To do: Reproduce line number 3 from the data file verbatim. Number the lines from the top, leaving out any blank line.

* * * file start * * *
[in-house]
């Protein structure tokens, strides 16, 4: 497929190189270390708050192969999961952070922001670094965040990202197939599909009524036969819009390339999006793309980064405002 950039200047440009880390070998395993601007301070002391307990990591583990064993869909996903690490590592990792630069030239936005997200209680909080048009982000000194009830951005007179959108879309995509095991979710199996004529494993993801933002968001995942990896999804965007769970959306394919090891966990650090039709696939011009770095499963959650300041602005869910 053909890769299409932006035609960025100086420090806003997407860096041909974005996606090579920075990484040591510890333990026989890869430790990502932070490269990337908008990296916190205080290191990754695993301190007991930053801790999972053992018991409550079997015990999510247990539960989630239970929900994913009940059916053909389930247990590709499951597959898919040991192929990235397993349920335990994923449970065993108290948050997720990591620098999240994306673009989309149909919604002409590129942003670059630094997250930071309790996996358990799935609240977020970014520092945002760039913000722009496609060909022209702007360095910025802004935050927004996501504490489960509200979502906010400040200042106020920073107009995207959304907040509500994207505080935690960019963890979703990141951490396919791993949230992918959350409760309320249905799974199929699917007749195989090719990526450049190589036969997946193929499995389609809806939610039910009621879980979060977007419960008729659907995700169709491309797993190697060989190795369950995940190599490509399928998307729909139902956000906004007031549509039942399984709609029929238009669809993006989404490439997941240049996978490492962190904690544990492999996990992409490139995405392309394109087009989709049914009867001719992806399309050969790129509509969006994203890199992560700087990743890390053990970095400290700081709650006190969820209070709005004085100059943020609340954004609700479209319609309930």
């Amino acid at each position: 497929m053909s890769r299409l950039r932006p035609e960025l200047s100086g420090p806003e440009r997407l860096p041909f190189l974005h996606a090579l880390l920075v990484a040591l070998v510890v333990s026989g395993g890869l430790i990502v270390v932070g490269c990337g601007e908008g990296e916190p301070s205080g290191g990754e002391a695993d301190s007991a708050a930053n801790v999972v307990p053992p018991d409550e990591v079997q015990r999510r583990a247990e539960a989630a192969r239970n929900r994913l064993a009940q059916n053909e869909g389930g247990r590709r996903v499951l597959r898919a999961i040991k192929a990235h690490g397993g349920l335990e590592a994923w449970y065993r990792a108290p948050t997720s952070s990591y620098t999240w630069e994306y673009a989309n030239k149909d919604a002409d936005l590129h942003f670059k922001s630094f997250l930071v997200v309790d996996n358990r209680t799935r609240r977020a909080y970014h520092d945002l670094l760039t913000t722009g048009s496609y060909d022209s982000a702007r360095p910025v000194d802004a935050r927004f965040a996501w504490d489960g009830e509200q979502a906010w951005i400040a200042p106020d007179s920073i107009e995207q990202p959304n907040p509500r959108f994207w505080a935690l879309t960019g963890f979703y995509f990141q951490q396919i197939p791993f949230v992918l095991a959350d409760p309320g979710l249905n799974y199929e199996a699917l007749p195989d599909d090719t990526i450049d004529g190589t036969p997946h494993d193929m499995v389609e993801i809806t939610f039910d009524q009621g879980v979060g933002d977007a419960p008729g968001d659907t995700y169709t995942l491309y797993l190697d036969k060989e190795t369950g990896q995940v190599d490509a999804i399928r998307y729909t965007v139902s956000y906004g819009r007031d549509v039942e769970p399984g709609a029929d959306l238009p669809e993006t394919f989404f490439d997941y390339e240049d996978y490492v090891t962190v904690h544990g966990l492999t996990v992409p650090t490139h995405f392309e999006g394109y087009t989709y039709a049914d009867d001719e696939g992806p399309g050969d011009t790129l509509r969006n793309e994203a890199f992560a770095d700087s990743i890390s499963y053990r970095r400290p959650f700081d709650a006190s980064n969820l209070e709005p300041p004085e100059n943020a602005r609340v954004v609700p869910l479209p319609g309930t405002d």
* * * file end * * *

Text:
């Amino acid at each position: 497929m053909s890769r299409l950039r932006p035609e960025l200047s100086g420090p806003e440009r997407l860096p041909f190189l974005h996606a090579l880390l920075v990484a040591l070998v510890v333990s026989g395993g890869l430790i990502v270390v932070g490269c990337g601007e908008g990296e916190p301070s205080g290191g990754e002391a695993d301190s007991a708050a930053n801790v999972v307990p053992p018991d409550e990591v079997q015990r999510r583990a247990e539960a989630a192969r239970n929900r994913l064993a009940q059916n053909e869909g389930g247990r590709r996903v499951l597959r898919a999961i040991k192929a990235h690490g397993g349920l335990e590592a994923w449970y065993r990792a108290p948050t997720s952070s990591y620098t999240w630069e994306y673009a989309n030239k149909d919604a002409d936005l590129h942003f670059k922001s630094f997250l930071v997200v309790d996996n358990r209680t799935r609240r977020a909080y970014h520092d945002l670094l760039t913000t722009g048009s496609y060909d022209s982000a702007r360095p910025v000194d802004a935050r927004f965040a996501w504490d489960g009830e509200q979502a906010w951005i400040a200042p106020d007179s920073i107009e995207q990202p959304n907040p509500r959108f994207w505080a935690l879309t960019g963890f979703y995509f990141q951490q396919i197939p791993f949230v992918l095991a959350d409760p309320g979710l249905n799974y199929e199996a699917l007749p195989d599909d090719t990526i450049d004529g190589t036969p997946h494993d193929m499995v389609e993801i809806t939610f039910d009524q009621g879980v979060g933002d977007a419960p008729g968001d659907t995700y169709t995942l491309y797993l190697d036969k060989e190795t369950g990896q995940v190599d490509a999804i399928r998307y729909t965007v139902s956000y906004g819009r007031d549509v039942e769970p399984g709609a029929d959306l238009p669809e993006t394919f989404f490439d997941y390339e240049d996978y490492v090891t962190v904690h544990g966990l492999t996990v992409p650090t490139h995405f392309e999006g394109y087009t989709y039709a049914d009867d001719e696939g992806p399309g050969d011009t790129l509509r969006n793309e994203a890199f992560a770095d700087s990743i890390s499963y053990r970095r400290p959650f700081d709650a006190s980064n969820l209070e709005p300041p004085e100059n943020a602005r609340v954004v609700p869910l479209p319609g309930t405002d």